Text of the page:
Why Reshma Saujani, The Founder Of Girls Who Code, Believes Brave Is Better Than Perfect


Girls Who Code’s mission is clear and focused: to close the gender gap in technology. And with its fearless founder and CEO, Reshma Saujani, at the helm, it’s already creating a major ripple effect in the tech industry. We are thrilled to welcome Saujani as a Keynote Speaker at our #movethedial Global Summit this November 7th, especially since Girls Who Code’s mission is perfectly aligned with that of #movethedial. As Saujani says, quoting the famous activist Marian Wright Edelman, “You can’t be what you can’t see.”

Since it 2012 launch, Girls Who Code has become a movement, on track to achieve gender parity in computer science by 2027 — “moving the dial” for almost 90,000 girls in tech. And it’s only the beginning.

Saujani is used to making positive waves: she began her career as an attorney and activist, and in 2010 she surged onto the political scene as the first Indian American woman to run for U.S. Congress. The idea for Girls Who Code stemmed from seeing the gender gap in computing classes while visiting local schools during the campaign trail. On the political front, Saujani has also served as Deputy Public Advocate for New York City and ran a spirited campaign for Public Advocate in 2013.

This past International Day of the Girl, Girls Who Code launched a new campaign and digital visual album, fittingly titled “Sisterh>>d” (pronounced “sisterhood”), which is a celebration of “modern sisterhood.”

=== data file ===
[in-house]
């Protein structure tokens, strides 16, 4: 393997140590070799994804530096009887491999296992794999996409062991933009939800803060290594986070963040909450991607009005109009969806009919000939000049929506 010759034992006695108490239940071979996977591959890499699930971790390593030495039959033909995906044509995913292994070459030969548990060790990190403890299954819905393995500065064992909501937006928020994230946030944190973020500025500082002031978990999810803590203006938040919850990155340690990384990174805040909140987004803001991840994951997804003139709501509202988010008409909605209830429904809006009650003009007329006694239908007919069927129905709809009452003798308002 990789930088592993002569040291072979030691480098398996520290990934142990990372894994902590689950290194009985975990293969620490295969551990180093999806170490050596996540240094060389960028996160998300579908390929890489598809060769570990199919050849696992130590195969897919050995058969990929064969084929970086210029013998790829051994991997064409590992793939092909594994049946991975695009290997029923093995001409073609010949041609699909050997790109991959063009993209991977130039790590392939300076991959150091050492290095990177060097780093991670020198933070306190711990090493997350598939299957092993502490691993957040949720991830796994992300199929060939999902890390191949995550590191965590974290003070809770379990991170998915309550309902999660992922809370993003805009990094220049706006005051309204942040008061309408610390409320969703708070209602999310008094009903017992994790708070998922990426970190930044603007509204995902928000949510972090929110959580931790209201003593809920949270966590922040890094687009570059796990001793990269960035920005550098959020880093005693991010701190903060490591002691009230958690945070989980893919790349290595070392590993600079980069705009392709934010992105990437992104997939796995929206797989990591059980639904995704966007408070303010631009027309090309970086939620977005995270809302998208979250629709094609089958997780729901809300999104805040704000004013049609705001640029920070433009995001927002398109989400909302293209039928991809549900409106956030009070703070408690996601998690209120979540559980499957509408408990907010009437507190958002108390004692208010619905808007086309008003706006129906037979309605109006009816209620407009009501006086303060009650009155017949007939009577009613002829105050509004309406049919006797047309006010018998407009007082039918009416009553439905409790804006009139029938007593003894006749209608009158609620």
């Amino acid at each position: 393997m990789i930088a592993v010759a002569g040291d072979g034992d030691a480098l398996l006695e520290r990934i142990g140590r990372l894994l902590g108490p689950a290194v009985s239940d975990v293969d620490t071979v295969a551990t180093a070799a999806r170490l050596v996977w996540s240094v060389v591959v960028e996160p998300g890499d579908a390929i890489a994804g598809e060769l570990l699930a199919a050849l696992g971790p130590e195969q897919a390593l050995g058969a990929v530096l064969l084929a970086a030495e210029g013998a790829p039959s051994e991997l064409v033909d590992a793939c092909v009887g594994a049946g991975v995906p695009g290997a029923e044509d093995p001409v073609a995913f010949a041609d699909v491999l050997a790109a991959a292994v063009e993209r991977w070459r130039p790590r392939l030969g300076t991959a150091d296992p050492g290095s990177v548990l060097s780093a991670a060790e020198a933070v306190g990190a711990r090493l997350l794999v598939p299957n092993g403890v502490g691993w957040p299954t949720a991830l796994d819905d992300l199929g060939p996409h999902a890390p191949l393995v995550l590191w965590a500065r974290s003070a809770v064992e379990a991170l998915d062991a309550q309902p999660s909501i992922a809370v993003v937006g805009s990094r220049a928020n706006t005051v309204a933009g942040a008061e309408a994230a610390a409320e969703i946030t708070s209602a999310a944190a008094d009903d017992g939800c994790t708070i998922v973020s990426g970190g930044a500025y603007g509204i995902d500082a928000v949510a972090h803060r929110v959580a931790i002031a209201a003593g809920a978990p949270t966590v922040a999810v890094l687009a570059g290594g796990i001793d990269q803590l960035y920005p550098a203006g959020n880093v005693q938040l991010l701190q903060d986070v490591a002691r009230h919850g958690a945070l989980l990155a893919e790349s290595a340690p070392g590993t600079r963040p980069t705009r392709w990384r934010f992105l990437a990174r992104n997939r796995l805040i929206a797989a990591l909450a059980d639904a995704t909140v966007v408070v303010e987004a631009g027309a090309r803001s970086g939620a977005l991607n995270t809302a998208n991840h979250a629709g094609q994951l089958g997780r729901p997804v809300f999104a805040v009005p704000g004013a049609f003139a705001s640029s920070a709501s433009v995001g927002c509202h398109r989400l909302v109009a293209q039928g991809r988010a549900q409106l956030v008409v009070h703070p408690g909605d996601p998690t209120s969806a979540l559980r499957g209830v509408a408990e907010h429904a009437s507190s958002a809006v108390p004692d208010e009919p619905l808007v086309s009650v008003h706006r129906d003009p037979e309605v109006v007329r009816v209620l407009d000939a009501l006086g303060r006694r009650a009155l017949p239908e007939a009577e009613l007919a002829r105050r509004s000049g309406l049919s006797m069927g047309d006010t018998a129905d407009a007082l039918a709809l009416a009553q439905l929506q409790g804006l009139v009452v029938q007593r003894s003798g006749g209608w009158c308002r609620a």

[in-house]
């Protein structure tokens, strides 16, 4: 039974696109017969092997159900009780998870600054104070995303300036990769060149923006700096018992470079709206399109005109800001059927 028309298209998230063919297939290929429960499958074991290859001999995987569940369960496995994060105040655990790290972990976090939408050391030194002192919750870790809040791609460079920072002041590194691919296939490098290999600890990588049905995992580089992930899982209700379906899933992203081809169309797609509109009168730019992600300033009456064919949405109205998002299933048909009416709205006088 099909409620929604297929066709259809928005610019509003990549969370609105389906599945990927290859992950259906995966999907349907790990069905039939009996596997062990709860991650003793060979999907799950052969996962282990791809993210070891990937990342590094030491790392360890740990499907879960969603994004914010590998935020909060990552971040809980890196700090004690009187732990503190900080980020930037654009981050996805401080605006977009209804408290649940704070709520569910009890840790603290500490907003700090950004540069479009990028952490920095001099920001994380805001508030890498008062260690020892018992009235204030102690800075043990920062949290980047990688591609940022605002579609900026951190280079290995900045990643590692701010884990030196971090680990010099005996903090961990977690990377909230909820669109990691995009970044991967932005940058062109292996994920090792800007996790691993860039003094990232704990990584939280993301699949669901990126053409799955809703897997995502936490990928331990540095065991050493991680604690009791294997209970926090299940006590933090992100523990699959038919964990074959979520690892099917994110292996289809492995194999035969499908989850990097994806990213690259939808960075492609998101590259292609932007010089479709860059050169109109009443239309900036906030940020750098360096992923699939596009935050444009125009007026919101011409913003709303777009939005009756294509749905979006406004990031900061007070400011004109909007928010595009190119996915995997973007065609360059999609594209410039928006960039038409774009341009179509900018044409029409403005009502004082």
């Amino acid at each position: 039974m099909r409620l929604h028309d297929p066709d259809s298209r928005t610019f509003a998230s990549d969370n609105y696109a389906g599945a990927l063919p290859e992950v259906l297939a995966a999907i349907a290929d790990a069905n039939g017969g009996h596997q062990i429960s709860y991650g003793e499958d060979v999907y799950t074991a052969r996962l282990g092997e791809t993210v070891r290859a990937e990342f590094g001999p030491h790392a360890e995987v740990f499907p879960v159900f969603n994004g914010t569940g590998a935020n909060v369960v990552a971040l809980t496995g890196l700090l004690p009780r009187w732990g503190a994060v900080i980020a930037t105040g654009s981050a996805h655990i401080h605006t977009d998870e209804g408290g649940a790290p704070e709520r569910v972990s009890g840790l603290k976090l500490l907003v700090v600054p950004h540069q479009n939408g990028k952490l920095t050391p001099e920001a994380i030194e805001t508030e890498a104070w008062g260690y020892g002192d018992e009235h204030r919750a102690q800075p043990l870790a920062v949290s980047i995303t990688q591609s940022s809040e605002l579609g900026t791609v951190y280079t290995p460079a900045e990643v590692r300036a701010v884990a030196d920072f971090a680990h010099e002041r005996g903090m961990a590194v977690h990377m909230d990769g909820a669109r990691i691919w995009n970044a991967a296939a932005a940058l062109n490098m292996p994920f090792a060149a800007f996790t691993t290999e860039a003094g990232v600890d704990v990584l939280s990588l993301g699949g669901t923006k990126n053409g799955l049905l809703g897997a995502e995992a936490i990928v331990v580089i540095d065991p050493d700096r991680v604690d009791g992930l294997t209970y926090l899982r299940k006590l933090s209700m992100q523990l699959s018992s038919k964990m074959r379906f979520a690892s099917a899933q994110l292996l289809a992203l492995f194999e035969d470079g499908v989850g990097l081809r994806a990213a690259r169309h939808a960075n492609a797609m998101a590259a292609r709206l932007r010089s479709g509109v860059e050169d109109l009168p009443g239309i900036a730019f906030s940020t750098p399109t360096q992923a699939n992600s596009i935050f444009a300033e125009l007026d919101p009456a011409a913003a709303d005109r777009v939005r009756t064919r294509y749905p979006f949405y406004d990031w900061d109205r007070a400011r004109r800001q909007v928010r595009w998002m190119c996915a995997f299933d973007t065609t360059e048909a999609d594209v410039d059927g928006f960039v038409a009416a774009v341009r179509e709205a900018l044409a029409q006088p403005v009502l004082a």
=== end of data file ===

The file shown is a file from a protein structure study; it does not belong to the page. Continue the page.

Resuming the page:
We spoke with the trailblazing Saujani about why it’s more important to be brave rather than perfect (the premise of her upcoming book), the message of the  “Sisterh>>d” digital visual album, how to challenge the status quo, and the big #movethedial moment that impacted Saujani and Girls Who Code.

What led you to launch Girls Who Code?

When I ran for Congress in 2010, I visited schools and classrooms along the campaign trail. And when I lost, something about my time visiting those schools stuck with me: the lack of girls in computer science classrooms. After doing more research, I realized that no one was even talking about the lack of women and girls in computer science. So I pulled together some funding and a team, and together we taught 20 girls how to code in a tiny bit of borrowed office space. And now, six years later, we’ve reached 90,000 girls, and we’re not slowing down. We’re well on our way to reaching gender parity in entry-level tech jobs by 2027. I never could have imagined seeing this kind of success so soon — our college-aged alumni are choosing to major in computer science or related fields at 15 times the national rate — and I’m so excited to see what’s next.